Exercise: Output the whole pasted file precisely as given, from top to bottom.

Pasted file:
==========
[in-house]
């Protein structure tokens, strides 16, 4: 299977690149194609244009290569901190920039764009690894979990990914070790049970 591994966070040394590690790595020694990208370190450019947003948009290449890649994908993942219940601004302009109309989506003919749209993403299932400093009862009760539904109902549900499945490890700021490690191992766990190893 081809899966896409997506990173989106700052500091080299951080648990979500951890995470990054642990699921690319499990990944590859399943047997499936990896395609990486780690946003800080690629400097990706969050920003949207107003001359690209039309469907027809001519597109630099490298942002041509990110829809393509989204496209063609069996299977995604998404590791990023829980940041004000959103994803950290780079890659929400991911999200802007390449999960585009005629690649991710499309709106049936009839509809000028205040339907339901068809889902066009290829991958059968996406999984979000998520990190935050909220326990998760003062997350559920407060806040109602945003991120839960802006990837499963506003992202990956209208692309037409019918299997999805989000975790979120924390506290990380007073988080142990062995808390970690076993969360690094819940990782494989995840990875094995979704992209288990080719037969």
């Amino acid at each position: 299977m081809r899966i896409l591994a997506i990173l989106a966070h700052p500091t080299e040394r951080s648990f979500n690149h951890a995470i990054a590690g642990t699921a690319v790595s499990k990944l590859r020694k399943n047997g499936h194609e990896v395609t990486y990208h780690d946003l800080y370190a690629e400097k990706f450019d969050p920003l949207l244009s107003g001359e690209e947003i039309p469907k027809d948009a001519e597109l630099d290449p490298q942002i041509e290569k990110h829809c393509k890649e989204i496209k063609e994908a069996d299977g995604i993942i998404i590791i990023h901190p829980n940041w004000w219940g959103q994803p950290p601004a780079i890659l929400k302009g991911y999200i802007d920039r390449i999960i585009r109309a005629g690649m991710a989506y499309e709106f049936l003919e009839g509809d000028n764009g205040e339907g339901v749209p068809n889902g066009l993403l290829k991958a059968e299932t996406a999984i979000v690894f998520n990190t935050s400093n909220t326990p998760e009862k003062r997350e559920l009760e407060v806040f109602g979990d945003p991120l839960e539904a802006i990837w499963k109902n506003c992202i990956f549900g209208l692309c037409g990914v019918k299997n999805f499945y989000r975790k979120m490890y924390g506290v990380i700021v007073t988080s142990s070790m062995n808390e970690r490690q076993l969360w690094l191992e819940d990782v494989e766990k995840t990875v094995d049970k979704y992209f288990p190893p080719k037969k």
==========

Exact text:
[in-house]
């Protein structure tokens, strides 16, 4: 299977690149194609244009290569901190920039764009690894979990990914070790049970 591994966070040394590690790595020694990208370190450019947003948009290449890649994908993942219940601004302009109309989506003919749209993403299932400093009862009760539904109902549900499945490890700021490690191992766990190893 081809899966896409997506990173989106700052500091080299951080648990979500951890995470990054642990699921690319499990990944590859399943047997499936990896395609990486780690946003800080690629400097990706969050920003949207107003001359690209039309469907027809001519597109630099490298942002041509990110829809393509989204496209063609069996299977995604998404590791990023829980940041004000959103994803950290780079890659929400991911999200802007390449999960585009005629690649991710499309709106049936009839509809000028205040339907339901068809889902066009290829991958059968996406999984979000998520990190935050909220326990998760003062997350559920407060806040109602945003991120839960802006990837499963506003992202990956209208692309037409019918299997999805989000975790979120924390506290990380007073988080142990062995808390970690076993969360690094819940990782494989995840990875094995979704992209288990080719037969």
């Amino acid at each position: 299977m081809r899966i896409l591994a997506i990173l989106a966070h700052p500091t080299e040394r951080s648990f979500n690149h951890a995470i990054a590690g642990t699921a690319v790595s499990k990944l590859r020694k399943n047997g499936h194609e990896v395609t990486y990208h780690d946003l800080y370190a690629e400097k990706f450019d969050p920003l949207l244009s107003g001359e690209e947003i039309p469907k027809d948009a001519e597109l630099d290449p490298q942002i041509e290569k990110h829809c393509k890649e989204i496209k063609e994908a069996d299977g995604i993942i998404i590791i990023h901190p829980n940041w004000w219940g959103q994803p950290p601004a780079i890659l929400k302009g991911y999200i802007d920039r390449i999960i585009r109309a005629g690649m991710a989506y499309e709106f049936l003919e009839g509809d000028n764009g205040e339907g339901v749209p068809n889902g066009l993403l290829k991958a059968e299932t996406a999984i979000v690894f998520n990190t935050s400093n909220t326990p998760e009862k003062r997350e559920l009760e407060v806040f109602g979990d945003p991120l839960e539904a802006i990837w499963k109902n506003c992202i990956f549900g209208l692309c037409g990914v019918k299997n999805f499945y989000r975790k979120m490890y924390g506290v990380i700021v007073t988080s142990s070790m062995n808390e970690r490690q076993l969360w690094l191992e819940d990782v494989e766990k995840t990875v094995d049970k979704y992209f288990p190893p080719k037969k």